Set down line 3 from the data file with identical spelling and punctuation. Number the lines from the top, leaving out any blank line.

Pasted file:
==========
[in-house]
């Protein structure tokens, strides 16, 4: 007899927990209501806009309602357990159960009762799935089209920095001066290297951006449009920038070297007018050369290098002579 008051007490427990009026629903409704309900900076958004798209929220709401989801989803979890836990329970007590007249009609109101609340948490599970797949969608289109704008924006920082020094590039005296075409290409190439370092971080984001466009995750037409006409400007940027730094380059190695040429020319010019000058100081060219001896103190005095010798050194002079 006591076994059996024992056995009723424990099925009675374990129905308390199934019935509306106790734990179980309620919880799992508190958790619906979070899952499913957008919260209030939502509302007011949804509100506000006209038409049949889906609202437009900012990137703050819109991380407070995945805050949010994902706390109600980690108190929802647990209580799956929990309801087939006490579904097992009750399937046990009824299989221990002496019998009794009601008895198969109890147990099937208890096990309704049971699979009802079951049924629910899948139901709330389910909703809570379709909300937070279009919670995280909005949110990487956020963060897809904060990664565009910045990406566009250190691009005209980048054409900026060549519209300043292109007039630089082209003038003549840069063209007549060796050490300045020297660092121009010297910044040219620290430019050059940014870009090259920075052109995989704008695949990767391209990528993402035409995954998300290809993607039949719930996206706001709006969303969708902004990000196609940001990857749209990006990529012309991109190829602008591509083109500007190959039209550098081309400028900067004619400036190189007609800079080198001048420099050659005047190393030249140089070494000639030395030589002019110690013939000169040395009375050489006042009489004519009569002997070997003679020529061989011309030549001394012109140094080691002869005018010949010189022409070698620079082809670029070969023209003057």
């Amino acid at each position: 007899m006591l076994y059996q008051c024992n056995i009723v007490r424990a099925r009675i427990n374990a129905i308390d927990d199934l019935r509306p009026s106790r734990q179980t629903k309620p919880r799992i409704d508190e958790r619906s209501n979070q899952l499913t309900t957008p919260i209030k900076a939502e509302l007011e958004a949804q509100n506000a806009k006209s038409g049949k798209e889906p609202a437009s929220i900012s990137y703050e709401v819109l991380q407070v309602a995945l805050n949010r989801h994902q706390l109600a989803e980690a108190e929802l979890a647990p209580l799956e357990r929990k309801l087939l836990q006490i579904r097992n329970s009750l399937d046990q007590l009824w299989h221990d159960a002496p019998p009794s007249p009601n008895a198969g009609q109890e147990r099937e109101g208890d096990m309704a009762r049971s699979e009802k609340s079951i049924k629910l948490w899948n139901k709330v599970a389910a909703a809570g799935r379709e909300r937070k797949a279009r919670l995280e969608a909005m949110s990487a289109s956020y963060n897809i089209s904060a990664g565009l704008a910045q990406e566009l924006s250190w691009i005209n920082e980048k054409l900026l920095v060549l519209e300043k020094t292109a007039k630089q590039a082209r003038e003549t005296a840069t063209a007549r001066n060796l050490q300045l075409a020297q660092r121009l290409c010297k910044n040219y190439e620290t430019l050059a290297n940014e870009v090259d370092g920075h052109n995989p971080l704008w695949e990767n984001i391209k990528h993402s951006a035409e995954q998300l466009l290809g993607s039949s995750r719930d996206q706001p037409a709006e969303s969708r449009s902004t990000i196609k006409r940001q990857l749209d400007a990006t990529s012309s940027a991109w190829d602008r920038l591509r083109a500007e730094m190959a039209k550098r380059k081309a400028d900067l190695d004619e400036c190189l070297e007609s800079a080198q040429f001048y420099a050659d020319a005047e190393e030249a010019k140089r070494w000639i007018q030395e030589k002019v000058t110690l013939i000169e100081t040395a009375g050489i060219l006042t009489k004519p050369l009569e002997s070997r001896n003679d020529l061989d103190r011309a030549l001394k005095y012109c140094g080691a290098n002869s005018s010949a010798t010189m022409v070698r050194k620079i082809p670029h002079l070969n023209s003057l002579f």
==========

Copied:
């Amino acid at each position: 007899m006591l076994y059996q008051c024992n056995i009723v007490r424990a099925r009675i427990n374990a129905i308390d927990d199934l019935r509306p009026s106790r734990q179980t629903k309620p919880r799992i409704d508190e958790r619906s209501n979070q899952l499913t309900t957008p919260i209030k900076a939502e509302l007011e958004a949804q509100n506000a806009k006209s038409g049949k798209e889906p609202a437009s929220i900012s990137y703050e709401v819109l991380q407070v309602a995945l805050n949010r989801h994902q706390l109600a989803e980690a108190e929802l979890a647990p209580l799956e357990r929990k309801l087939l836990q006490i579904r097992n329970s009750l399937d046990q007590l009824w299989h221990d159960a002496p019998p009794s007249p009601n008895a198969g009609q109890e147990r099937e109101g208890d096990m309704a009762r049971s699979e009802k609340s079951i049924k629910l948490w899948n139901k709330v599970a389910a909703a809570g799935r379709e909300r937070k797949a279009r919670l995280e969608a909005m949110s990487a289109s956020y963060n897809i089209s904060a990664g565009l704008a910045q990406e566009l924006s250190w691009i005209n920082e980048k054409l900026l920095v060549l519209e300043k020094t292109a007039k630089q590039a082209r003038e003549t005296a840069t063209a007549r001066n060796l050490q300045l075409a020297q660092r121009l290409c010297k910044n040219y190439e620290t430019l050059a290297n940014e870009v090259d370092g920075h052109n995989p971080l704008w695949e990767n984001i391209k990528h993402s951006a035409e995954q998300l466009l290809g993607s039949s995750r719930d996206q706001p037409a709006e969303s969708r449009s902004t990000i196609k006409r940001q990857l749209d400007a990006t990529s012309s940027a991109w190829d602008r920038l591509r083109a500007e730094m190959a039209k550098r380059k081309a400028d900067l190695d004619e400036c190189l070297e007609s800079a080198q040429f001048y420099a050659d020319a005047e190393e030249a010019k140089r070494w000639i007018q030395e030589k002019v000058t110690l013939i000169e100081t040395a009375g050489i060219l006042t009489k004519p050369l009569e002997s070997r001896n003679d020529l061989d103190r011309a030549l001394k005095y012109c140094g080691a290098n002869s005018s010949a010798t010189m022409v070698r050194k620079i082809p670029h002079l070969n023209s003057l002579f």